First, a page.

Chadron State College President Emeritus Dr Sam Rankin has died after a short bout with pancreatic cancer. Rankin passed away early Sunday in a Dayton, Ohio, hospital just 2 days after his 70th birthday.
Services will be at 11 a.m. Thursday at St. Peter’s Church in Huber Heights, Ohio, the suburb of Dayton where Rankin and his wife Sharon…both Dayton natives…had lived since his retirement from Chadron State in 2007.
Rankin was the eighth president of CSC and served nearly 12 years…from September 1986 through June of 1998…when he became both President Emeritus and Board of Trustees Professor of History. He taught on campus for 9 years, then online from Ohio during a 3-year phased retirement.
Rankin’s arrival from Montana State University-Billings…where he’d been vice president…helped spark Chadron State into one of its biggest eras of growth in terms enrollment, programs, and buildings. Enrollment jumped over 45%, the school added MBA and range management programs, scholarship support doubled, and assets of the Chadron State Foundation tripled.
Two key initiatives begun during his tenure as president helped spark the enrollment jump: RHOP…the Rural Health Opportunities Program…which is now at all 3 state colleges and Nebraska-Kearney…and the Non-Resident Scholars Program granting in-state tuition rates for top students from other states.
Chadron State saw a tremendous expansion in technology during Rankin’s tenure. The first was a 2-way television system allowing courses to be offered in Scottsbluff and several other towns and ending the need for professors to travel to those communities to offer classes.
That was followed by library automation, wiring all campus buildings with fiber optics, several computer upgrades, a site on the World Wide Web, and offering classes over the internet.
Rankin also led the way as the Eagles joined the Rocky Mountain Athletic Conference after 20 years as independent with no viable conference affiliation. He was inducted into the CSC Athletic Hall of Fame in 2006.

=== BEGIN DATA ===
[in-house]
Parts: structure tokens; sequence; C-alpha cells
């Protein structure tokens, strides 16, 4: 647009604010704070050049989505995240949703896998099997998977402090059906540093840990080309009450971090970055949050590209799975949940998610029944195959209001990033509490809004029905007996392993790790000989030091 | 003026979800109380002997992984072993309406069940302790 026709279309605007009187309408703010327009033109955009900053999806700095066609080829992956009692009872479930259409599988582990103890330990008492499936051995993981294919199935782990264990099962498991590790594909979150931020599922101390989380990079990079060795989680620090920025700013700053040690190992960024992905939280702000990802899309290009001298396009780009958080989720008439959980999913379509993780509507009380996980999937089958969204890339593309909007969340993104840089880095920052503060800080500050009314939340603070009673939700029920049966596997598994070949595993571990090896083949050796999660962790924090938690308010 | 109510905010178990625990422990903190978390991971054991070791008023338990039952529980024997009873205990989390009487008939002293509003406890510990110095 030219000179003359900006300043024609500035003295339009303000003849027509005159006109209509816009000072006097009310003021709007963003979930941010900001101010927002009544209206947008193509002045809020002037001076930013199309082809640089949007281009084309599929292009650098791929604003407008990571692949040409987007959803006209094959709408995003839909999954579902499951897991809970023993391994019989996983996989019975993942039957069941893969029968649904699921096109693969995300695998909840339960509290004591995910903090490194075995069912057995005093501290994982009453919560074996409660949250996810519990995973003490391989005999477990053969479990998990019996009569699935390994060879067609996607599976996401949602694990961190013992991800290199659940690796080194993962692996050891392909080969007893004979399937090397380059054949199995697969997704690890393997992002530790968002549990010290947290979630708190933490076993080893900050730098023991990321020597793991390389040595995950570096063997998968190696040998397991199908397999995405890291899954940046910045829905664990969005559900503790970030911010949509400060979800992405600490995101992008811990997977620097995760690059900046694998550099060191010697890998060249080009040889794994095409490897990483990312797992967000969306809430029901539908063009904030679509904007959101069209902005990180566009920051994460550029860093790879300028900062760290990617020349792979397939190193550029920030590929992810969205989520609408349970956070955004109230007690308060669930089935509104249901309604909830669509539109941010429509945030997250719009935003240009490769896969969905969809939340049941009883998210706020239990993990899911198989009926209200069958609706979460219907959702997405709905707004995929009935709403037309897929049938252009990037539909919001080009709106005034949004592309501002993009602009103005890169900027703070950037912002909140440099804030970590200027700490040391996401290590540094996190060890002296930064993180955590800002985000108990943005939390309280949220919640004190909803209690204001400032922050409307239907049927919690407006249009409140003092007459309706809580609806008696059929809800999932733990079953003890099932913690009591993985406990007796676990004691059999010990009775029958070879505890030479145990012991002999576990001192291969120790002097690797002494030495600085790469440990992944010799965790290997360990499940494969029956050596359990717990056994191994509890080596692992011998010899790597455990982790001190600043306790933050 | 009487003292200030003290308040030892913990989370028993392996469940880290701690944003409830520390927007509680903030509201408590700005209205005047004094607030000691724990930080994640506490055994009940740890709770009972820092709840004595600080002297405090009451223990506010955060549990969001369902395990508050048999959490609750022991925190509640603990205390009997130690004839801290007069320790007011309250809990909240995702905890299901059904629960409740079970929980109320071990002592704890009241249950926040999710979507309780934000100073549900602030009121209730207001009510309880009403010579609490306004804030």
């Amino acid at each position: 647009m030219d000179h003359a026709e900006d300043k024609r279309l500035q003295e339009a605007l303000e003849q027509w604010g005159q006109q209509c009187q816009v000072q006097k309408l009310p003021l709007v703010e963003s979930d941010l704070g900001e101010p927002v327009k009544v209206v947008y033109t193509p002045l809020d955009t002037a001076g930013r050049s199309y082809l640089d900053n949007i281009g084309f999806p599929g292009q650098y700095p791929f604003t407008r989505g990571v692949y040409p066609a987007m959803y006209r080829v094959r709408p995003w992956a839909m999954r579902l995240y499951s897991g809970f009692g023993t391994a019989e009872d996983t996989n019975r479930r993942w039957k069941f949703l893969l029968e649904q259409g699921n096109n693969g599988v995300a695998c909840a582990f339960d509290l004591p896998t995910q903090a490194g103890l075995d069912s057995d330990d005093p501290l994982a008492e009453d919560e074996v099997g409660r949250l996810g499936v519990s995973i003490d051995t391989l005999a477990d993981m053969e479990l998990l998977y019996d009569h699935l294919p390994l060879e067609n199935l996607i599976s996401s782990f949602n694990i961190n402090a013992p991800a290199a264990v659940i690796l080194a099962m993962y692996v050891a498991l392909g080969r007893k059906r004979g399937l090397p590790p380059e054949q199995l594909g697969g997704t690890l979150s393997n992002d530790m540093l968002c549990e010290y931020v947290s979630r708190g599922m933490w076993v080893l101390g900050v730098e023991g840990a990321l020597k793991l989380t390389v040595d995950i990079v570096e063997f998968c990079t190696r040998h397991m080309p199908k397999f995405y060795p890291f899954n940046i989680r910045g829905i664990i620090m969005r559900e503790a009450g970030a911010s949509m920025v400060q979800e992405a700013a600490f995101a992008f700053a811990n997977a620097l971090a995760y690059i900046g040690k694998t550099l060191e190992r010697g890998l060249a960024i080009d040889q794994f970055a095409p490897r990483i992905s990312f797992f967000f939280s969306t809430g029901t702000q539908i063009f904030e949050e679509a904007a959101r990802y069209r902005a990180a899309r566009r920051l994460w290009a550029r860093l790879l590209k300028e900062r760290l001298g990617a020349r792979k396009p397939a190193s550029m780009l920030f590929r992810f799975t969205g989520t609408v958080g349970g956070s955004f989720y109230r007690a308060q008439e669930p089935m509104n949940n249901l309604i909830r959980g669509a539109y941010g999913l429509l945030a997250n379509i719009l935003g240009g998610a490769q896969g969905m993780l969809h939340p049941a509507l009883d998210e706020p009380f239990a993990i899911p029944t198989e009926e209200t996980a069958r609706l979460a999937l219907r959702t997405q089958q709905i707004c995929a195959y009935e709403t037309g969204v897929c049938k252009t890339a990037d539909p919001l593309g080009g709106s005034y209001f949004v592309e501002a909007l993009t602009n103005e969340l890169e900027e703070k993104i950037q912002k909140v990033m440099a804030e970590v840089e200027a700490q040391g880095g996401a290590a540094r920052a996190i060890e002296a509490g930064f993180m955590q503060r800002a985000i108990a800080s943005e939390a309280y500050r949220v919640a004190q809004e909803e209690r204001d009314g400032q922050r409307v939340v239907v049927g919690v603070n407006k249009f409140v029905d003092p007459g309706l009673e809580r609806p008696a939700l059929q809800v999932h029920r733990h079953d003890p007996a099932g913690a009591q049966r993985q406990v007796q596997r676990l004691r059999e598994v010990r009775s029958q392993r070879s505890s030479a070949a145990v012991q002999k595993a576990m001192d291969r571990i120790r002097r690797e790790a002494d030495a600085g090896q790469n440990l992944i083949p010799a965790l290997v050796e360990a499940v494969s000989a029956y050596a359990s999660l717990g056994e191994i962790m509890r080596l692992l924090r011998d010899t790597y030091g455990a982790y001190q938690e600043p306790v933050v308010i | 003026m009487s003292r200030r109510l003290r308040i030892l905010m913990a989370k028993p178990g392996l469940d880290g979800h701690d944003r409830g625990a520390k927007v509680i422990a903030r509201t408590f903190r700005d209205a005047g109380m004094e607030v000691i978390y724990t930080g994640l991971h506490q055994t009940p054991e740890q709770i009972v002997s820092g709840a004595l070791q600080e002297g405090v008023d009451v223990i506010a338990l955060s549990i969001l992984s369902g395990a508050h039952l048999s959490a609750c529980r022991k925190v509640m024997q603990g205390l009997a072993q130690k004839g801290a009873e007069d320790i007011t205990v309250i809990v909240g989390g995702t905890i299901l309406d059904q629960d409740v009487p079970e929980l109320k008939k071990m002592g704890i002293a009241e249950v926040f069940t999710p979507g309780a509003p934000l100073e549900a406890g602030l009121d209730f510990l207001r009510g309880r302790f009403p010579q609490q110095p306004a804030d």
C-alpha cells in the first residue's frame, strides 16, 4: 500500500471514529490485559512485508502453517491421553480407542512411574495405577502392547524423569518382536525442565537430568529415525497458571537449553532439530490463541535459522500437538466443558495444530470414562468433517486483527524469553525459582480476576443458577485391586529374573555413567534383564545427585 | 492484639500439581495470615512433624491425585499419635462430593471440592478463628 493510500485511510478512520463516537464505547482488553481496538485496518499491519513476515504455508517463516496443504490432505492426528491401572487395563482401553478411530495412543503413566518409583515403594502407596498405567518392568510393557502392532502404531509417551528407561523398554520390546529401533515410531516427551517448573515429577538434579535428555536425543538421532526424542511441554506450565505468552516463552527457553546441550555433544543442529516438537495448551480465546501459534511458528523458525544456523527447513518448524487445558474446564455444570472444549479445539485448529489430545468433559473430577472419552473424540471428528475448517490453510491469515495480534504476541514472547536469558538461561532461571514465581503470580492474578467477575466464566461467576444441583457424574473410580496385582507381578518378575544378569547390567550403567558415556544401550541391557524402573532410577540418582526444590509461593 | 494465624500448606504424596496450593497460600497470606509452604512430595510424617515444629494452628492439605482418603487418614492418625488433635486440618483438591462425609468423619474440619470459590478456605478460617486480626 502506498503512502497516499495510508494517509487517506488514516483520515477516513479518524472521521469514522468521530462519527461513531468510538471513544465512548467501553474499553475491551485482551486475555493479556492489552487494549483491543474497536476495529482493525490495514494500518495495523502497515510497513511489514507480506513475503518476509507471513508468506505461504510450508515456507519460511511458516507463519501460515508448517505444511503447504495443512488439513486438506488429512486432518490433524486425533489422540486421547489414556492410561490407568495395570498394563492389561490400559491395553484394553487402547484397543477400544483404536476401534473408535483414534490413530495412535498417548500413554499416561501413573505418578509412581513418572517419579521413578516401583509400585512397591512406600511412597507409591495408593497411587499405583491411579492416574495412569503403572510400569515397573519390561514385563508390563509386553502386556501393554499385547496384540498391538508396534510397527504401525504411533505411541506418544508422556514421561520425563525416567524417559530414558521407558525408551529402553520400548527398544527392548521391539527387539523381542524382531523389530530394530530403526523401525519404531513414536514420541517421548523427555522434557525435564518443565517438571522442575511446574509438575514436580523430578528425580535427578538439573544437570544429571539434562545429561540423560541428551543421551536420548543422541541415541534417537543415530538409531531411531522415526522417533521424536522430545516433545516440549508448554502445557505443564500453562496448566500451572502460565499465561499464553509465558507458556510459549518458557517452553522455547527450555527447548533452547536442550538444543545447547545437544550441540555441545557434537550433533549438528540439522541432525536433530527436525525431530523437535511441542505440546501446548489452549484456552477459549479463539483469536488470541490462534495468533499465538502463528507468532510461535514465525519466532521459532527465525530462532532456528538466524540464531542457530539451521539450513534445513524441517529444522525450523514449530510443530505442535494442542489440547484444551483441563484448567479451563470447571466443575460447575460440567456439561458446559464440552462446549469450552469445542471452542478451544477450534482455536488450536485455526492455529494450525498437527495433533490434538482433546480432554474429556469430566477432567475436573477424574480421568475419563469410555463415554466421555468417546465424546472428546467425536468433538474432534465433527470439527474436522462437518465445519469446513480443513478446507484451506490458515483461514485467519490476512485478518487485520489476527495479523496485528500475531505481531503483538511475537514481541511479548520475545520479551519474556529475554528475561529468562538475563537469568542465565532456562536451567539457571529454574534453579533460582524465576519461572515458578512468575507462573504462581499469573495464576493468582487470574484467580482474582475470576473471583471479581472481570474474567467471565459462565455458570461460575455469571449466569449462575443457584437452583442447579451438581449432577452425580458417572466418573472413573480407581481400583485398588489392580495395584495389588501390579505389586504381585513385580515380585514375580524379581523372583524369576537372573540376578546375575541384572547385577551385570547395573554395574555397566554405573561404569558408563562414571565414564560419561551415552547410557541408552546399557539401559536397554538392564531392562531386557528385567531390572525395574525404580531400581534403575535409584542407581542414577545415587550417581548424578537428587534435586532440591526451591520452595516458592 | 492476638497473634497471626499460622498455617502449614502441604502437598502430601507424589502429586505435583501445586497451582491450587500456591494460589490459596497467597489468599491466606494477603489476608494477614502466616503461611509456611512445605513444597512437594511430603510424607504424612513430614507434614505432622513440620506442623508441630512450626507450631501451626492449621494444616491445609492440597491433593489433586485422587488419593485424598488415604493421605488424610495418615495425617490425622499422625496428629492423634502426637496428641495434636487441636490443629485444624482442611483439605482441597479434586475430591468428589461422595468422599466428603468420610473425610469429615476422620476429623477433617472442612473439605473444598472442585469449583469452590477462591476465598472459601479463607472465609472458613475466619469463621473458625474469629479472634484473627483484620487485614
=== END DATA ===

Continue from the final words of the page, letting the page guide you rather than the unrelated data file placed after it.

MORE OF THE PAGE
The building mini-boom under Rankin included the school’s iconic Lindeken Clock Tower, the wood-fired heating plant that has won national acclaim, the Student Center, and the Con Marshall Press Box at Elliott Field/Don Beebe Stadium.
Conversion of the mothballed Miller Hall gymnasium into a state-of-the-art classroom building was also begun while Rankin was president.
After returning to teaching, Dr. Rankin earned a reputation as an outstanding scholar who was popular with students as he challenged them to make comparisons to what’s happening in the modern world with what they have learned through the study of history.
He later said it was an “extremely enjoyable” time because he was being paid for pursing his hobby: “the study of history and its application to today’s world.”.
Rankin graduated Magna Cum Laude with a major in history from St. Joseph College in Indiana in 1964, received his master’s degree from the University of Wyoming 2 years later, and his Ph.D. from Kent State University in Ohio in 1971.
While a graduate student at Kent State, he saw the 1970 confrontation between anti-war protesters and National Guard troops that resulted in 4 students being killed and one of the most memorable photographs of that turbulent period.
Rankin said he knew he was watching when the troops fired because he could see the barrel of one officer’s .45 pistol…which is only visible as the gun is ejecting a casing after being fired.
In 1974, Rankin was named as the Outstanding Faculty Member at Valley City State University in North Dakota in 1974, then later that year became the school’s Vice President of Academic Affairs at age 32.
He left Valley City State after 9 years to take the same position at Eastern Montana College…now Montana State-Billings…but left there after only 3 years for Chadron State.
Rankin is survived by three sons and a daughter, their spouses, seven grandchildren, and his wife Sharon, a retired registered nurse who worked in that capacity for the Chadron City Schools for 10 years and often was a community health screening volunteer.
Mrs Rankin also served on the Chadron Community Hospital Board, the Nebraska Educational Telecommunications board of directors, and a statewide selection committee for the nation’s military academies.